Whenever people say that the next person they hope to be looking across the table from is their spouse, I understand. I once did, too.
People should dream of a long life of romantic dinners by candelight with their husband or wife. The kind where they become so charmed by the conversation that they can’t be bothered to look at the menu and end up getting something that they don’t even like, like tuna because it was the only recognizable fish, or chicken because it was the safe choice. Yet, the food is not what mattered, anyway. It was the company, the company of their one and only love, sitting across the table from them, regailing them with stories of Boy or Girl Scout camp. Stories that have already been told, but are stirred, rehashed and ladled up in generous helpings alongside tuna and chicken dinners.
I used to want this, too.
Then, I realized. I don’t really like eating with my husband. I never liked eating with my husband. I should have known I would never like eating with my husband on our first date.
Our first real date – the one where we got dressed up and decided on an appointed time to depart from the college campus where we met – was my 20th birthday. John picked me up at my dorm. We took pictures in the hallway and my hallmates looked on somewhat mystified. It was, after all, a Sunday evening, and we were, after all, vested in something other than the requisite jeans and T-shirts of the dorm uniform.
John had worn a suit, with a red tie. When we arrived at the restaurant on a clear September evening and we were taken to a booth overlooking sparkling Lake Erie, John became confused. Then annoyed. Then confused again. He looked at the booth and considered where he might hang his jacket. He looked at me and looked back at the booth. I saw in his eyes a look that I now understand to be the universal expression for “Booths are for burger joints where one doesn’t wear a suitcoat!” But at the time, I simply sat down at the jolly booth and smiled, happy to be away from campus with my new boyfriend on my 20th birthday. John continued to mumble about the incongruity in the set-up of the restaurant. Fancy restaurants should not have booths! People might have suitcoats to hang up!” When we received our menu, John said, “You can get whatever you want” as if I had just gotten an “A” in pre-algebra in the 7th grade and this was my big rewards dinner. The comment had been one of generosity, one that came from the recesses of John’s heart that always sought to comfort so as not to make someone feel self-conscious for, say, ordering the whole rack of lamb on his dime. Instead, I took it as patronizing and wondered if my new boyfriend was really a tightwad that made you feel even more self-conscious about ordering from a fancy restaurant’s menu than you already did with his whole booth/jacket dilemma, jerk. The conversation that night was mediocre. There was little frivolity, and none of the engrossing chatter that would keep an antsy-pants waiter at bay. I remember thinking that perhaps this was a red flag. I scribbled in my mental notepad: New boyfriend falls flat as good dinner date. May be tightwad and take me to the Ground Round so I can pay what I weigh. May also have tantrum if seated at another booth.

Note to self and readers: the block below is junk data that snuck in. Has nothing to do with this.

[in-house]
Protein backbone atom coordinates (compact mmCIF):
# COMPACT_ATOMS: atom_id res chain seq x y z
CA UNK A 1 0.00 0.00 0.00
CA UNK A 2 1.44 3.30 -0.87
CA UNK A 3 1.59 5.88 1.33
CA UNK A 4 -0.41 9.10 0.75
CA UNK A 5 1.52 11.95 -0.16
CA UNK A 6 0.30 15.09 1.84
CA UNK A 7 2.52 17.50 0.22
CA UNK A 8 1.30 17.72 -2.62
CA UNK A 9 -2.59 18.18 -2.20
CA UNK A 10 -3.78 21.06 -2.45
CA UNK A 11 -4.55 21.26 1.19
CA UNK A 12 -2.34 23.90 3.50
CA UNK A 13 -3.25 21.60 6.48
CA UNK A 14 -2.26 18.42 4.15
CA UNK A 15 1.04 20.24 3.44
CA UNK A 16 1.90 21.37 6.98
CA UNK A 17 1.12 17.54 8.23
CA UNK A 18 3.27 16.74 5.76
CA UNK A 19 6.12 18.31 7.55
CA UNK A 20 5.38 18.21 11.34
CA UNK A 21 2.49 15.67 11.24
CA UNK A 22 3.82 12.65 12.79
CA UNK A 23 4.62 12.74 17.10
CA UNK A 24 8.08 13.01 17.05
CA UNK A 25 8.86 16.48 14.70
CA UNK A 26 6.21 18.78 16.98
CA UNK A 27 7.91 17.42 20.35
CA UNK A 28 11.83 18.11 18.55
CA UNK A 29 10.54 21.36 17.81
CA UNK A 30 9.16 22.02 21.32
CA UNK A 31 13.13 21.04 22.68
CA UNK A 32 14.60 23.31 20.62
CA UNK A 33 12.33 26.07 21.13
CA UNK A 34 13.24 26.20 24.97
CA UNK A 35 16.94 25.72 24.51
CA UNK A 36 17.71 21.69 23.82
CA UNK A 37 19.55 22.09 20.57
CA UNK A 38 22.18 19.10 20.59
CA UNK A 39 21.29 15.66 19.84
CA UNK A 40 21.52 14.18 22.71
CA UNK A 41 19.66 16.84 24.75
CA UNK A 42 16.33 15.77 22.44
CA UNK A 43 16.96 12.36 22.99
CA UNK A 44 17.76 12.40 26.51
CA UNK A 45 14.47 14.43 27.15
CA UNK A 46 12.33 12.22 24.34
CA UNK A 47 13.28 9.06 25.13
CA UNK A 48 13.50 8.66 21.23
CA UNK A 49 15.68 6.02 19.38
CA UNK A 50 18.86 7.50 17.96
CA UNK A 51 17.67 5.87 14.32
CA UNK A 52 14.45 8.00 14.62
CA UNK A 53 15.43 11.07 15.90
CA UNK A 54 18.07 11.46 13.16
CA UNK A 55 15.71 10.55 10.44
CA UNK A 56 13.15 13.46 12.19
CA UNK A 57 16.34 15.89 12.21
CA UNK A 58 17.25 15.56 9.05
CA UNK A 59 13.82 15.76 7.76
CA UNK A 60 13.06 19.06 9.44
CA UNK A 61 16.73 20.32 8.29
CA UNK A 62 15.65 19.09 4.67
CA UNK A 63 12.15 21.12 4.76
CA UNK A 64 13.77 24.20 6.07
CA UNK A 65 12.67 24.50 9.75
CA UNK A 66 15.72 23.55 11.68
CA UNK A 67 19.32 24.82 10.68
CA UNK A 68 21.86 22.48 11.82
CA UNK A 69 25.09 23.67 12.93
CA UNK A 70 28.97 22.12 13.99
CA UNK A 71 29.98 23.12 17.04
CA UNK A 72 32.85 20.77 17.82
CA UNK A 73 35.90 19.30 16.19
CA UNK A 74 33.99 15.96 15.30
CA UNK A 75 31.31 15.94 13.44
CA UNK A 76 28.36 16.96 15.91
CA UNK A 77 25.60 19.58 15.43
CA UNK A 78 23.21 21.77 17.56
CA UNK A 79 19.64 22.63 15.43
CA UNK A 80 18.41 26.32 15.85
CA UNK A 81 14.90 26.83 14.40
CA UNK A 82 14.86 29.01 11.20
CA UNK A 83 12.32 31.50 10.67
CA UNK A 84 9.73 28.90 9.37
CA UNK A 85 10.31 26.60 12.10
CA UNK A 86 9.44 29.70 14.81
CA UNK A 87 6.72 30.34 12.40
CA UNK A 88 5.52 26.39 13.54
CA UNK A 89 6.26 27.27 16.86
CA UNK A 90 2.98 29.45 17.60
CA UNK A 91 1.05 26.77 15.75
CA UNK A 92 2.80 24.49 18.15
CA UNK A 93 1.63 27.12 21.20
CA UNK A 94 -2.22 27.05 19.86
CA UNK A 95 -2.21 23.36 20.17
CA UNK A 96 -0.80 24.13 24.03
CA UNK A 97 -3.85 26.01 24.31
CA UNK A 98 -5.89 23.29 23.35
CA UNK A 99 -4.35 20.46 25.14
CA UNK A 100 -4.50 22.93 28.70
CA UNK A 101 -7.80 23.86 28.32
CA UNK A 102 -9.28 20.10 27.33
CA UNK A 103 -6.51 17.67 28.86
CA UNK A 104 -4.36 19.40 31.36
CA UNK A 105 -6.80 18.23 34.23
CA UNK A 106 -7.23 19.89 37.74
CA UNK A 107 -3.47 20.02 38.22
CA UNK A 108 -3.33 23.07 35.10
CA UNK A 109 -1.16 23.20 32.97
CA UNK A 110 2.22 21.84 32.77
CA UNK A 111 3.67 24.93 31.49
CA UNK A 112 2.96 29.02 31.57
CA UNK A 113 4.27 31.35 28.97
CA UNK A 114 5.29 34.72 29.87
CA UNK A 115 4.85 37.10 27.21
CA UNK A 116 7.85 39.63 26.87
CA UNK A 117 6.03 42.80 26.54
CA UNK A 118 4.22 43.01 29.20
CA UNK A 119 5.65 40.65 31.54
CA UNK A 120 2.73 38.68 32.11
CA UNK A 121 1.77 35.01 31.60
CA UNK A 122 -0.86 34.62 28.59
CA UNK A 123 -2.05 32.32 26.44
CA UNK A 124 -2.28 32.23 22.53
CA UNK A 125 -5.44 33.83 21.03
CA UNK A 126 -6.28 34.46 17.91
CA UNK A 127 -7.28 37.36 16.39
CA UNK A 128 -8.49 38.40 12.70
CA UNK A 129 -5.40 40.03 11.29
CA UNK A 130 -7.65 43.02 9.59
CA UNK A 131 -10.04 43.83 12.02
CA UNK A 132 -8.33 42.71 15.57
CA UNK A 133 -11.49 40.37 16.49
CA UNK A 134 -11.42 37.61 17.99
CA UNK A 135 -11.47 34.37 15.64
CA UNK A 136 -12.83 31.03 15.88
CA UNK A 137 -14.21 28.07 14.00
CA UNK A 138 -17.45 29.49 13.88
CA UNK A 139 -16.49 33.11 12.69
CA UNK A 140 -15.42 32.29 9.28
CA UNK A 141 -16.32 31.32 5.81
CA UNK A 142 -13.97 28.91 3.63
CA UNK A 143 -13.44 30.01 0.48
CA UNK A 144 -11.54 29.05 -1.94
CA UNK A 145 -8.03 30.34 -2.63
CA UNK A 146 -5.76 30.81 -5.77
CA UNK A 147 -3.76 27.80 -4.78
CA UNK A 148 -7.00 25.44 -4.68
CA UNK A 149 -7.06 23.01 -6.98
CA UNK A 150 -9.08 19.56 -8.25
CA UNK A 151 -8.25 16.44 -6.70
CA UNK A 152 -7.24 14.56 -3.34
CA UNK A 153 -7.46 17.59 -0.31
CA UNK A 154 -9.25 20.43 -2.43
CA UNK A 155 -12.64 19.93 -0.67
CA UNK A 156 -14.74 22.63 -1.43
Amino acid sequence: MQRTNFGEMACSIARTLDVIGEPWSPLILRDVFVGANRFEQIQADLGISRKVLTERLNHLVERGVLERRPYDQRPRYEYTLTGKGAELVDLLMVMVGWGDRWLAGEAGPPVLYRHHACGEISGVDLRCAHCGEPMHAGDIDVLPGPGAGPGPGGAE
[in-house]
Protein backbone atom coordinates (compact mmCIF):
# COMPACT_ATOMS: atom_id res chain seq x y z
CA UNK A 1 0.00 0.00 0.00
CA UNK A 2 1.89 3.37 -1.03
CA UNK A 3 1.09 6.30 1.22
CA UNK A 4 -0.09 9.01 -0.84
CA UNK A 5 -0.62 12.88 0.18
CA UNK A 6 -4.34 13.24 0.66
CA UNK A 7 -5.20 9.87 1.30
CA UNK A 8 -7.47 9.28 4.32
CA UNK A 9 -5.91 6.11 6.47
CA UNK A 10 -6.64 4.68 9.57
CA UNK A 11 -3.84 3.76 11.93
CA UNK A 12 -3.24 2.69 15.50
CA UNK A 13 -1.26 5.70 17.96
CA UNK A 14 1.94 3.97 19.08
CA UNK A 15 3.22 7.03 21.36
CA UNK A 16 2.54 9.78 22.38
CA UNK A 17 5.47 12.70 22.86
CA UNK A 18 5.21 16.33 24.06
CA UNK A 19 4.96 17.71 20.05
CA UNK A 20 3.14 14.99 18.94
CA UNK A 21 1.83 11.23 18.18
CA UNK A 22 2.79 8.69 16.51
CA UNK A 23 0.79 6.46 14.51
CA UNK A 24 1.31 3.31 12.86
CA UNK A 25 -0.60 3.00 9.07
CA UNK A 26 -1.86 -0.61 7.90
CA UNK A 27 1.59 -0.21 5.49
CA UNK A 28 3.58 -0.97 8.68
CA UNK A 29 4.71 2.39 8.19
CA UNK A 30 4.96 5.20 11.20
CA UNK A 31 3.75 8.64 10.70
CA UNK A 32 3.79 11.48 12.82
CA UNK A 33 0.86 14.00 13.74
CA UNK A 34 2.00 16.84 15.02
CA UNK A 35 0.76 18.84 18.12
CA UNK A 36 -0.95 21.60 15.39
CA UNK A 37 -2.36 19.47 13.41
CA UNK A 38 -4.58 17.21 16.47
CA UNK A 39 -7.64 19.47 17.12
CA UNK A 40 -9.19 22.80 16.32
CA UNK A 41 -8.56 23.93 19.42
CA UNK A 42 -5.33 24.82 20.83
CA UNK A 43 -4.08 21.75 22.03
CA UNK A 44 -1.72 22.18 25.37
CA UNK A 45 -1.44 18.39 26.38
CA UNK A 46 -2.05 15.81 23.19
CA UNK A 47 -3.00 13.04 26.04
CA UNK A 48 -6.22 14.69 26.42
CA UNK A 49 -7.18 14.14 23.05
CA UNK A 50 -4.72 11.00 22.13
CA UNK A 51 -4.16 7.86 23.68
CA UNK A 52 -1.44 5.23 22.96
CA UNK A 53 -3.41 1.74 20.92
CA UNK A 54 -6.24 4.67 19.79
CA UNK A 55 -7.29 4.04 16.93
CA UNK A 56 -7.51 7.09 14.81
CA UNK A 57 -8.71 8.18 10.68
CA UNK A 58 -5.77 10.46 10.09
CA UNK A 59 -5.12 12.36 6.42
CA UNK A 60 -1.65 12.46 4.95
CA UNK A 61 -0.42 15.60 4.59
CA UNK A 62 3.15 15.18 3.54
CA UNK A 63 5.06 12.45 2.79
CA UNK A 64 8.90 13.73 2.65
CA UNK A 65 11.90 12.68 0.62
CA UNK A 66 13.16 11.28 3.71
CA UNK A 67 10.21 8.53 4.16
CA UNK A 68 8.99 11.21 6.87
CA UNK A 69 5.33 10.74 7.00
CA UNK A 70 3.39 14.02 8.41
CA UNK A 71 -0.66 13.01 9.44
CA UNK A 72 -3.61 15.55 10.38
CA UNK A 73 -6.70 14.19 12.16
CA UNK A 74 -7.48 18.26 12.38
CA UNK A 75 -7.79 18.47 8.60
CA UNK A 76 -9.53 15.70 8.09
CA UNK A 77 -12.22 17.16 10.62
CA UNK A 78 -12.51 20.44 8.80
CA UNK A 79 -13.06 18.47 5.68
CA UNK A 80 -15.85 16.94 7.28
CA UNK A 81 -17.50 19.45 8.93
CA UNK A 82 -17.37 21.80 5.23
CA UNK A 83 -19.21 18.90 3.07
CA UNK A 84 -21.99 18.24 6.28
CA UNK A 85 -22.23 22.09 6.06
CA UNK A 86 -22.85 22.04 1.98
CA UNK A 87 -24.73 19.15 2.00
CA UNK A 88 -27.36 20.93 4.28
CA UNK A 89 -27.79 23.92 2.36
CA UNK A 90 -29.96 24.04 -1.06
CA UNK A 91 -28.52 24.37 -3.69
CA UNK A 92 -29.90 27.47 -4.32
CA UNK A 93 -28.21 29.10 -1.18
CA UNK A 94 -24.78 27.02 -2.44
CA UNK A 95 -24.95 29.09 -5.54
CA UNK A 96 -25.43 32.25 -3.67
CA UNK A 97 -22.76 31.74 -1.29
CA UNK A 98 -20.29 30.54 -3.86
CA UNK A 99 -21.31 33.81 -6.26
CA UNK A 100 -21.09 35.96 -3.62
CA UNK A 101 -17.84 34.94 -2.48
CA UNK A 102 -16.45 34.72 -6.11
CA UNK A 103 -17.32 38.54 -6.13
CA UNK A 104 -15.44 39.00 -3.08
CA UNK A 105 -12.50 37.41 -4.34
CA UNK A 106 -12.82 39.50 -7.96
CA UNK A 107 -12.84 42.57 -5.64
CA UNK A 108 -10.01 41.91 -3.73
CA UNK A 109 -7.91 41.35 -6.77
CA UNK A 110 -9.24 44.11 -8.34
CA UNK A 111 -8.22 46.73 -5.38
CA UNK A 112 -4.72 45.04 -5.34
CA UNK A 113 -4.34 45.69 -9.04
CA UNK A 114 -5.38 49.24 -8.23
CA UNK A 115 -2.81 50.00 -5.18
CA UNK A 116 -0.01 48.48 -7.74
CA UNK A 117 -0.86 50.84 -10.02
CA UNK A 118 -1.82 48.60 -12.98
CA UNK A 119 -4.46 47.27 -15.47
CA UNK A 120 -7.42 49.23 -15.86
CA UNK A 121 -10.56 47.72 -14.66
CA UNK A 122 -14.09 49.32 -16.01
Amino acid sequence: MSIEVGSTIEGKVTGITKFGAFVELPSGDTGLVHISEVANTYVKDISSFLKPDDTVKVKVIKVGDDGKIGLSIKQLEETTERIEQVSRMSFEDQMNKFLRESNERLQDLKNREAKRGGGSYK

Despite my misgivings about John, I dined with him many times thereafter. In the dining halls, I did not hold him to such high standards. I rather understood that leisurely dining hall dinners were anamolies. John swam all through college and mealtimes were for him what final exam period was for me – cramming. John vacuumed up plates of french fries, eggs, salads, and otherwise unidentifiable meat products from his tray, and would help maintain my own membership in the Clean Plate Club. Mealtimes were not the occasions to catch up or check in. They were times to eat and occasionally, they were times in which John could take in the buffet of human interactions, i.e. the fashion choices of sorority girls, the table choices of frat boys. This was another thing that I should have gathered from my early dining experiences with John. Later in life, he would rue the day that he stopped swimming and could no longer eat so much. He would also become a psycho-therapist.